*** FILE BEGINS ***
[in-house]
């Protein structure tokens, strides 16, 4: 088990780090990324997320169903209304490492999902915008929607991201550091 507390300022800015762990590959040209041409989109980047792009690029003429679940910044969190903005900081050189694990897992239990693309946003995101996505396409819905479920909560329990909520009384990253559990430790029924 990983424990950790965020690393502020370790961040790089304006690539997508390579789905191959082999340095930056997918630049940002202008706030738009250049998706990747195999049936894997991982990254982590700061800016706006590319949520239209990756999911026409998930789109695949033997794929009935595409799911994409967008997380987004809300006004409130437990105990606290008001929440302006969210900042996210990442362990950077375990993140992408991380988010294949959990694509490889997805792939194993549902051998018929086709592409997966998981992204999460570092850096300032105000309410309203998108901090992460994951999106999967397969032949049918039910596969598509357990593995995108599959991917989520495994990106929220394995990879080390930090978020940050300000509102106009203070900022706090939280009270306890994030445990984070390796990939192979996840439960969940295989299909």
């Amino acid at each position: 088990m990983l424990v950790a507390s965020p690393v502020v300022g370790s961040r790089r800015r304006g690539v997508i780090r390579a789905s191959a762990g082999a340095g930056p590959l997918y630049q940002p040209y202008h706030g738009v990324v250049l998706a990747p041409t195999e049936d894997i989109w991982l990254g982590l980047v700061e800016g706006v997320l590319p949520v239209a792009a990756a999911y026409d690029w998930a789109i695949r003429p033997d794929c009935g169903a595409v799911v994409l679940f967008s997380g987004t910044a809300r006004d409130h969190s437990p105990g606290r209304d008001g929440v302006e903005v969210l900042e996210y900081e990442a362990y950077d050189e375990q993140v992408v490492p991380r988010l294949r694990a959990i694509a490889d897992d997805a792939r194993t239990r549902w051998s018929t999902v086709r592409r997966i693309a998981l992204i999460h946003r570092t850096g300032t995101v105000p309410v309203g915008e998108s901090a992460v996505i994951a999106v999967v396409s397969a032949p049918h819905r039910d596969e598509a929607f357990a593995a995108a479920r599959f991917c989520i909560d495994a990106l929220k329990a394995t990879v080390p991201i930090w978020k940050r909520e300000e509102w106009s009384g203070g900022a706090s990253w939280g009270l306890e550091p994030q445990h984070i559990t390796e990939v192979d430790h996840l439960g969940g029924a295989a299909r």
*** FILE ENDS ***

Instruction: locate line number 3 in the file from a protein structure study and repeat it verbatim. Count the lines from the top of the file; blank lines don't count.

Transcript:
């Amino acid at each position: 088990m990983l424990v950790a507390s965020p690393v502020v300022g370790s961040r790089r800015r304006g690539v997508i780090r390579a789905s191959a762990g082999a340095g930056p590959l997918y630049q940002p040209y202008h706030g738009v990324v250049l998706a990747p041409t195999e049936d894997i989109w991982l990254g982590l980047v700061e800016g706006v997320l590319p949520v239209a792009a990756a999911y026409d690029w998930a789109i695949r003429p033997d794929c009935g169903a595409v799911v994409l679940f967008s997380g987004t910044a809300r006004d409130h969190s437990p105990g606290r209304d008001g929440v302006e903005v969210l900042e996210y900081e990442a362990y950077d050189e375990q993140v992408v490492p991380r988010l294949r694990a959990i694509a490889d897992d997805a792939r194993t239990r549902w051998s018929t999902v086709r592409r997966i693309a998981l992204i999460h946003r570092t850096g300032t995101v105000p309410v309203g915008e998108s901090a992460v996505i994951a999106v999967v396409s397969a032949p049918h819905r039910d596969e598509a929607f357990a593995a995108a479920r599959f991917c989520i909560d495994a990106l929220k329990a394995t990879v080390p991201i930090w978020k940050r909520e300000e509102w106009s009384g203070g900022a706090s990253w939280g009270l306890e550091p994030q445990h984070i559990t390796e990939v192979d430790h996840l439960g969940g029924a295989a299909r």